Last week, I gave my views of the MIUI ROM for Android and it was quite popular so, after seeing a comment, I decided to continue this theme of Android ROM reviews. Here is my second; CyanogenMod.
This week, I have been trying out the CM7 ROM on my HTC Desire and I have to say it has certainly been a stable experience. I flashed the ROM to my device straight after my last article and have only had to charge it five times since then. That is a record for me, a power user, as I usually have to charge my phone every night when I run MIUI.
While the battery life is very good on the device, I like the ability to theme the UI of my phone. CyanogenMod’s Theme Chooser does provide some pretty good features – allowing users to change the UI and other basic things – but I don’t think it is comprehensive enough. It does not allow fonts to be installed – or certainly not with the same ease as other ROMs – or other aspects of the UI to be edited, but is very stable.
The ‘stock’ look of Cyanogen was very attractive to me. I love the unmodified appearance of Android Gingerbread with the contrasting black and white colours and orange glow. The simplistic and minimalistic look is very attractive and I enjoy using all ROMs with this design. It is very fast and sleek and allows the power of Android to shine through, without any unnecessary fancy effects and animations.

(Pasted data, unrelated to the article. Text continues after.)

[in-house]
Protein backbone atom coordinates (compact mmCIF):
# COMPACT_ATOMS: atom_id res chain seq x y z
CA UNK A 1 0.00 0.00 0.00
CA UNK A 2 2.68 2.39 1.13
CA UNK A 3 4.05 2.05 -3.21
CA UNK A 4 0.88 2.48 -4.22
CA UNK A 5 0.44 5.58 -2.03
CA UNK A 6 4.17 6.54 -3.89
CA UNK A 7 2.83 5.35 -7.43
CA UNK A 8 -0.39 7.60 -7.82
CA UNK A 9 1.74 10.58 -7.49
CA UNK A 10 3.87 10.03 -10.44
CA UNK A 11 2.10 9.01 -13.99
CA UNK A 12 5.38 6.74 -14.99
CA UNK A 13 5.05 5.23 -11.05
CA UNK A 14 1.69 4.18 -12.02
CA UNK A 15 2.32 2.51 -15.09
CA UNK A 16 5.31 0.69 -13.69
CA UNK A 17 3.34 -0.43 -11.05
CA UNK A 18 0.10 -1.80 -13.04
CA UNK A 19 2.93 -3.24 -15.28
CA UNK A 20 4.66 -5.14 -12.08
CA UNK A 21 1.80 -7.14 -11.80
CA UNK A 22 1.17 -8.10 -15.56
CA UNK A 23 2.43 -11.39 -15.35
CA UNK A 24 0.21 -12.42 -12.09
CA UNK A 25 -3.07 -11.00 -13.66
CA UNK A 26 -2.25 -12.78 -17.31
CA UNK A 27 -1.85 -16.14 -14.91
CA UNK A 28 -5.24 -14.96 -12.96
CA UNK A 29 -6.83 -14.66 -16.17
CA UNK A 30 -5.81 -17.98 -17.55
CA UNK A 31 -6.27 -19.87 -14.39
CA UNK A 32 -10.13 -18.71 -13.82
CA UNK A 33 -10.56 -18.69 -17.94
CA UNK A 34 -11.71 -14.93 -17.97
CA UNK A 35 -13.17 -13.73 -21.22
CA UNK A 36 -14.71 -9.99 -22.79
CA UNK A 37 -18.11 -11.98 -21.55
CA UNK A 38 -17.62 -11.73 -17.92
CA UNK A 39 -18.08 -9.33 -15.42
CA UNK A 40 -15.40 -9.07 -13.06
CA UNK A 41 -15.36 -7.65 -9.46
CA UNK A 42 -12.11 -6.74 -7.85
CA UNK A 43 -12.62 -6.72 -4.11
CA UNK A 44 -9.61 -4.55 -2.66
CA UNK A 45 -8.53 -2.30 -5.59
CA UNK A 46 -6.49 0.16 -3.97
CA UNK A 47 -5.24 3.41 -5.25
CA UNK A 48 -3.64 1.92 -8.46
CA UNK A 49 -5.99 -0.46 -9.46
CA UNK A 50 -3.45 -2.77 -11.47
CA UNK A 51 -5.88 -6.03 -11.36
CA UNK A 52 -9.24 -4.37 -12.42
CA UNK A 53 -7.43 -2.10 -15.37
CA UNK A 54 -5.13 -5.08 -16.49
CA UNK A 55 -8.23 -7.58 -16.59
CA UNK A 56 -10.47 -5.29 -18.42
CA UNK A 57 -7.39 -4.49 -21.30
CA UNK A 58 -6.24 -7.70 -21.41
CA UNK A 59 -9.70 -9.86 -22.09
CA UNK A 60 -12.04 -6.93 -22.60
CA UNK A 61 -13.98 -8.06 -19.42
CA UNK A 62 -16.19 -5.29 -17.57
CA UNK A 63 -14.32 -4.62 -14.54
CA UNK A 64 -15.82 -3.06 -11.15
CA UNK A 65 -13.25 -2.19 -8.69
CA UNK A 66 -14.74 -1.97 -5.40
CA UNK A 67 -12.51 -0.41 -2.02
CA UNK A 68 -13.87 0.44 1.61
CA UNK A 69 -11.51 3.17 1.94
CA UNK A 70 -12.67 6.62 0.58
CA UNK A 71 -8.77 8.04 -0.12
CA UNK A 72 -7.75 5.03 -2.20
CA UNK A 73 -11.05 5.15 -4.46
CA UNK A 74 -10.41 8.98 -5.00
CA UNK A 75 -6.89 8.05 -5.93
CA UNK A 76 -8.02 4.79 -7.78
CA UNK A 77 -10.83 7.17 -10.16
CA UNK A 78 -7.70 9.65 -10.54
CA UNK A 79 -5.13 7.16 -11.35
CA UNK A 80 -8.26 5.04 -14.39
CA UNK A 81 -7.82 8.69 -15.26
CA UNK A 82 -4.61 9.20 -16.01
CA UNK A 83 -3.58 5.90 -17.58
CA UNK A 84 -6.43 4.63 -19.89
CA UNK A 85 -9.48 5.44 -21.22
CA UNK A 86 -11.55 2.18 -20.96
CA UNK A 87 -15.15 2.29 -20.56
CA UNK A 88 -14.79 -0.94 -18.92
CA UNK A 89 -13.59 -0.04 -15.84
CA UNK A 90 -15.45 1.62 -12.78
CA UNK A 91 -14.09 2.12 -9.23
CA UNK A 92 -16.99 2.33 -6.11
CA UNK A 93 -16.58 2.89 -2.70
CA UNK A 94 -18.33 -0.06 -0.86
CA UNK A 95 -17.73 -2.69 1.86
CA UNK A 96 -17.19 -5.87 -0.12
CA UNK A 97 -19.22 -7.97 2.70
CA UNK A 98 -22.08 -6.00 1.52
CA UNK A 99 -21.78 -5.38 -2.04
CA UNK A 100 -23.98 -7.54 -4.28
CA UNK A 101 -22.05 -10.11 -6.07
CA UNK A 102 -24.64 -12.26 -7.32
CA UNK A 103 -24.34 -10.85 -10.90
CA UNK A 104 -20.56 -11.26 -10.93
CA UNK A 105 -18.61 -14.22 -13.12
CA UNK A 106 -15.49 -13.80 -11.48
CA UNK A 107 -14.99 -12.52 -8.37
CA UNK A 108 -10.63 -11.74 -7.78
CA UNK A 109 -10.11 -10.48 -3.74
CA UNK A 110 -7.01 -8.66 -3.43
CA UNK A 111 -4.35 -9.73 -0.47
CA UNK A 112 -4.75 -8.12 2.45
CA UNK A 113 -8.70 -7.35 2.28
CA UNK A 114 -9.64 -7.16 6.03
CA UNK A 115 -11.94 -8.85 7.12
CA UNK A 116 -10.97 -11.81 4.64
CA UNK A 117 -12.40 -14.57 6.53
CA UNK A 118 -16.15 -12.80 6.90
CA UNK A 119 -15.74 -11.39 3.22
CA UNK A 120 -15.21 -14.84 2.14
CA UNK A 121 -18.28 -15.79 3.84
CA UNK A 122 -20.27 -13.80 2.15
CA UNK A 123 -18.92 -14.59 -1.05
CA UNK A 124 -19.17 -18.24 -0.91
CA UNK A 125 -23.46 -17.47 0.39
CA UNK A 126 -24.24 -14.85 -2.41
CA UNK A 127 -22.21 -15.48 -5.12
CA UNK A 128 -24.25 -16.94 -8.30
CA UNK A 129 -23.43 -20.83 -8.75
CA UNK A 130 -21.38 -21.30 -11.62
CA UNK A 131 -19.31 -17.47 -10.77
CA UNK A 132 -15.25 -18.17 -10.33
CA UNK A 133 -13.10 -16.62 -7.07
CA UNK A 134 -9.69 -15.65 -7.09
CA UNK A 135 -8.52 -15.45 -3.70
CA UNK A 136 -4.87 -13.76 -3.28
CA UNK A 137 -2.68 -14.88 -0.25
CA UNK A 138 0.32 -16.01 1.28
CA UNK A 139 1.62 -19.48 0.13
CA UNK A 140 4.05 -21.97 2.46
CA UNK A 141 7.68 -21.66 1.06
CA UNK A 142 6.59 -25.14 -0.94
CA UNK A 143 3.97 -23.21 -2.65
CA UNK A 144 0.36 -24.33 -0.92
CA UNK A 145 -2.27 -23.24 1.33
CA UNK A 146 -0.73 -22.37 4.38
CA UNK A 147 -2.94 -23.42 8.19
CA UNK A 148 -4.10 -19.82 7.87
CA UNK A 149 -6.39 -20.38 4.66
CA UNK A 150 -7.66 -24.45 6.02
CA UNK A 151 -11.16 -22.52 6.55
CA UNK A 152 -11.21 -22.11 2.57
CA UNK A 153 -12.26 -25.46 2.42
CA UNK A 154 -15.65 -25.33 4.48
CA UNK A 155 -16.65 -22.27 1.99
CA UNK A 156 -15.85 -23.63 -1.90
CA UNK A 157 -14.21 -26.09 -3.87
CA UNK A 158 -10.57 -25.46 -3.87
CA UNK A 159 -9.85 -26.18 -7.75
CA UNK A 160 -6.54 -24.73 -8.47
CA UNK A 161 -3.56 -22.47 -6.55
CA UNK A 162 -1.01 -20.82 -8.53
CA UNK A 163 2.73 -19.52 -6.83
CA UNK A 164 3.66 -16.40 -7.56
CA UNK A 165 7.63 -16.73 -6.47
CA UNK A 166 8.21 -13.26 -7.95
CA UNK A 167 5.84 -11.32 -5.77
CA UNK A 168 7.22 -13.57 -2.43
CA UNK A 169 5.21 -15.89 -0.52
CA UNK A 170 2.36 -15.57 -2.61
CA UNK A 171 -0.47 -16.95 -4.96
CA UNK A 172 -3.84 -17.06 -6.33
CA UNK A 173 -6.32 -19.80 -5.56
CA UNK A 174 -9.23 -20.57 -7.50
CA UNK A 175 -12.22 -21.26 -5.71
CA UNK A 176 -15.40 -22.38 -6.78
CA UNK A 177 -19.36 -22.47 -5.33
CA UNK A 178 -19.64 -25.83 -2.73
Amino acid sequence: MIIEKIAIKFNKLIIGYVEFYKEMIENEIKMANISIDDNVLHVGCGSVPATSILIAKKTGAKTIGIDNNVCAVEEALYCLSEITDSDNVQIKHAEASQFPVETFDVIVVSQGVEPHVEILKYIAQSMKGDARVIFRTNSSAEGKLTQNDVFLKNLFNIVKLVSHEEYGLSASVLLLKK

I talked about stability before, and that is a major selling point of CM7. It is one of the most stable ROMs I have used, with no force closes, no crashes and no random reboots. I like this in a ROM as it is what makes it usable – usable enough to make it a daily ROM.
We have been reported a few news stories regarding CyanogenMod and there does appear to be a great deal of change ocuring. The head of CyanogenMod joined the Android team at Samsung to help develop their Android customisations and more recently, they teamed up with Sony Ericsson to allow their devices to support the software. CyanogenMod is growing very quickly, as are other ROMs, and things seem to be going in the right direction.
As for my conclusions on the ROM; it is an enjoyable ROM to use, but lacks the aesthetics of alternatives such as MIUI. It is very stable and conserves battery life expertly, but is not revolutionary when compared to stock software. To be perfectly honest, if it wasn’t for the extensive additional settings which define CyanogenMod, I would say it was just like stock software – and no better.
What do you think about CyanogenMod and why do you like it or dislike it? If you think I have missed anything out of this review, please add a comment below.